The IBA Urban Redevelopment 2010 therefore signifies an incisive shift in focus. It devotes more attention to the centres and attempts to support these in their many functions. With its historic, structural and functional density, the centre of a town essentially defines its image; it facilitates orientation and gives the inhabitants a sense of identity. City centres are what makes urban environments unique; they lend cities character and authenticity. A city with a functioning centre can maintain the specific qualities that define it, even under the influence of demographic change.

However, because the state of city centres in eastern Germany’s shrinking cities has become so precarious, the IBA endeavours to conserve and strengthen their vitality by diverse means. Although the approach of the IBA differs from town to town, it remains faithful to the same fundamental ambitions.

4) The IBA and updating historic city centres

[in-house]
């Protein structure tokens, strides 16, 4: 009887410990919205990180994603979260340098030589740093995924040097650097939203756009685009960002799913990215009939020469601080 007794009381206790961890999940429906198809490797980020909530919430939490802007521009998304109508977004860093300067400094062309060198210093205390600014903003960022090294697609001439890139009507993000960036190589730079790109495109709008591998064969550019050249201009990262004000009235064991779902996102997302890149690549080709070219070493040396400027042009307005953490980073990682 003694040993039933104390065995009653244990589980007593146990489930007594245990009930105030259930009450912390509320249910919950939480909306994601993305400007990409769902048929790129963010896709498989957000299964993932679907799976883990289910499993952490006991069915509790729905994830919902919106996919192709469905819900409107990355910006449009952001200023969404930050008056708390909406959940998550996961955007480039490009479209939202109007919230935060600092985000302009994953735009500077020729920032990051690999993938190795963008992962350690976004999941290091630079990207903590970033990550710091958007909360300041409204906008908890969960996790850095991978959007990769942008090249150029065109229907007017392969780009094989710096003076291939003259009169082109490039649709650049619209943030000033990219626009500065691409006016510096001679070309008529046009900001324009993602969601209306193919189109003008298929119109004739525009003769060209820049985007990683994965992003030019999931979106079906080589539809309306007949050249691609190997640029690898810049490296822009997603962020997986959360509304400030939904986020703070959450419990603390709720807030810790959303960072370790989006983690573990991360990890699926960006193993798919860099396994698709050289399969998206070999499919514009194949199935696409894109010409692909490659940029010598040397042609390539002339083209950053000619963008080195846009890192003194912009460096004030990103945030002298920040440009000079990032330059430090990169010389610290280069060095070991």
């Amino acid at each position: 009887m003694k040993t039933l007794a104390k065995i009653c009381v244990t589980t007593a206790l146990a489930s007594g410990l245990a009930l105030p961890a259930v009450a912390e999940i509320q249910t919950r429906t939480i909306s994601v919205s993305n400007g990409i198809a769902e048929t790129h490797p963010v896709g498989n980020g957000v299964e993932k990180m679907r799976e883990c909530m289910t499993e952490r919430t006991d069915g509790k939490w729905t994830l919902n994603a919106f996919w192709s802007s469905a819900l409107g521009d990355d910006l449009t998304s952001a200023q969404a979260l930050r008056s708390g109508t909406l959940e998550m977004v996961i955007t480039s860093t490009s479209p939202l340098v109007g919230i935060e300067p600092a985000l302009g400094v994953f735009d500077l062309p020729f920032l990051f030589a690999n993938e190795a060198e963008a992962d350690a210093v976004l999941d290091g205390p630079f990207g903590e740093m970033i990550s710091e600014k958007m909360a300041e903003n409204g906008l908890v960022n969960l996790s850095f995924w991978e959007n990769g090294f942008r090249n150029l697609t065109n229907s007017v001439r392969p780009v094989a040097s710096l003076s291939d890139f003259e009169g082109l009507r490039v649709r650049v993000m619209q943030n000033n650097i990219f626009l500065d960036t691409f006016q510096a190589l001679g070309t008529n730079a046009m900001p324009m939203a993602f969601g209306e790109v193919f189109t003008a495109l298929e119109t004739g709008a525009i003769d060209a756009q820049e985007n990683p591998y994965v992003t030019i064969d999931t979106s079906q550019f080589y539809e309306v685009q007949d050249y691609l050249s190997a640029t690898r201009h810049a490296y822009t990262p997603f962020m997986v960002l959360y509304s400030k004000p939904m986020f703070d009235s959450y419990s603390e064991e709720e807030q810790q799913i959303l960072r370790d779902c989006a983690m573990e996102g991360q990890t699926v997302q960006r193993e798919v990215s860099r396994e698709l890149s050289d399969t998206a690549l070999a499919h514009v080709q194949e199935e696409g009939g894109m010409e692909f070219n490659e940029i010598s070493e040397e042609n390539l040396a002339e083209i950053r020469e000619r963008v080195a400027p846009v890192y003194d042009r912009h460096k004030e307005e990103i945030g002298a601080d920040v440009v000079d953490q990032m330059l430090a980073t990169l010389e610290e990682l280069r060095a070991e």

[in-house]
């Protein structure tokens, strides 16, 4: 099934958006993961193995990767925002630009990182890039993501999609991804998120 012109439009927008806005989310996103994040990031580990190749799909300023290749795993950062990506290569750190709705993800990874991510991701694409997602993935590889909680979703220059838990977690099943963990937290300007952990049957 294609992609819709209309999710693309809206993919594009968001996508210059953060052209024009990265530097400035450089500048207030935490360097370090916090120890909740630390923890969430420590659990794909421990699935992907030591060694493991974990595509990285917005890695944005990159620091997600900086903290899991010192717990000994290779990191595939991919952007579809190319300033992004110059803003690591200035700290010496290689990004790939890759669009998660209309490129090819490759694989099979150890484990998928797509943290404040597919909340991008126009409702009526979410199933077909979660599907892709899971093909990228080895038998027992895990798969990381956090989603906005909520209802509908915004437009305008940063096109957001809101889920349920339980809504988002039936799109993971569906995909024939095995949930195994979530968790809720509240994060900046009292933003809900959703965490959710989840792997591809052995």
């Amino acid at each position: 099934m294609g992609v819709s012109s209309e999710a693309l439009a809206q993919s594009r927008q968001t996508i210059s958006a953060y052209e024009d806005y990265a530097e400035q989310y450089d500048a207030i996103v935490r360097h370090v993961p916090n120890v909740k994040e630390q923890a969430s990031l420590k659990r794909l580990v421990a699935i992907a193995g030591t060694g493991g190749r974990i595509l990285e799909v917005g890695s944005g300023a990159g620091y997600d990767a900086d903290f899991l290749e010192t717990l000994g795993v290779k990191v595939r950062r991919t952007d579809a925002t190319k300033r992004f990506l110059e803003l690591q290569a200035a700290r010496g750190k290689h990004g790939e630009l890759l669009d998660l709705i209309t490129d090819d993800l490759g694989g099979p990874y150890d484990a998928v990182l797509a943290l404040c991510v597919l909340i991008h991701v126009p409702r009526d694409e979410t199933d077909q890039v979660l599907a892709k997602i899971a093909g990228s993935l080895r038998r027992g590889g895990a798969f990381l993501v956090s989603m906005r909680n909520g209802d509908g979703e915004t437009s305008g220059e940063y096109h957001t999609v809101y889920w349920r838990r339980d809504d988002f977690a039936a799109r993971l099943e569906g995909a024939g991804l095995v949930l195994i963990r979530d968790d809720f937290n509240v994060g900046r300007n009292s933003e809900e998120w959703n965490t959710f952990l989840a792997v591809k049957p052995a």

In Saxony-Anhalt, the IBA Urban Redevelopment 2010 focuses on small and medium-sized cities with a rich history and often uniquely historic city centres. These centres harbour the core substance of the cities, which must be conserved in the wake of radical shrinkage processes. The IBA therefore sees the historic city centres as an important resource, which must be cultivated and developed. The process is by no means one of simple reconstruction; the historic substance must be improved upon during the actual shrinkage process. The pre-modern cores of many IBA cities not only need new ideas, programmes and contents, but also new functions. If they are to last, then they must be made more attractive as places to live and work, and better exploited.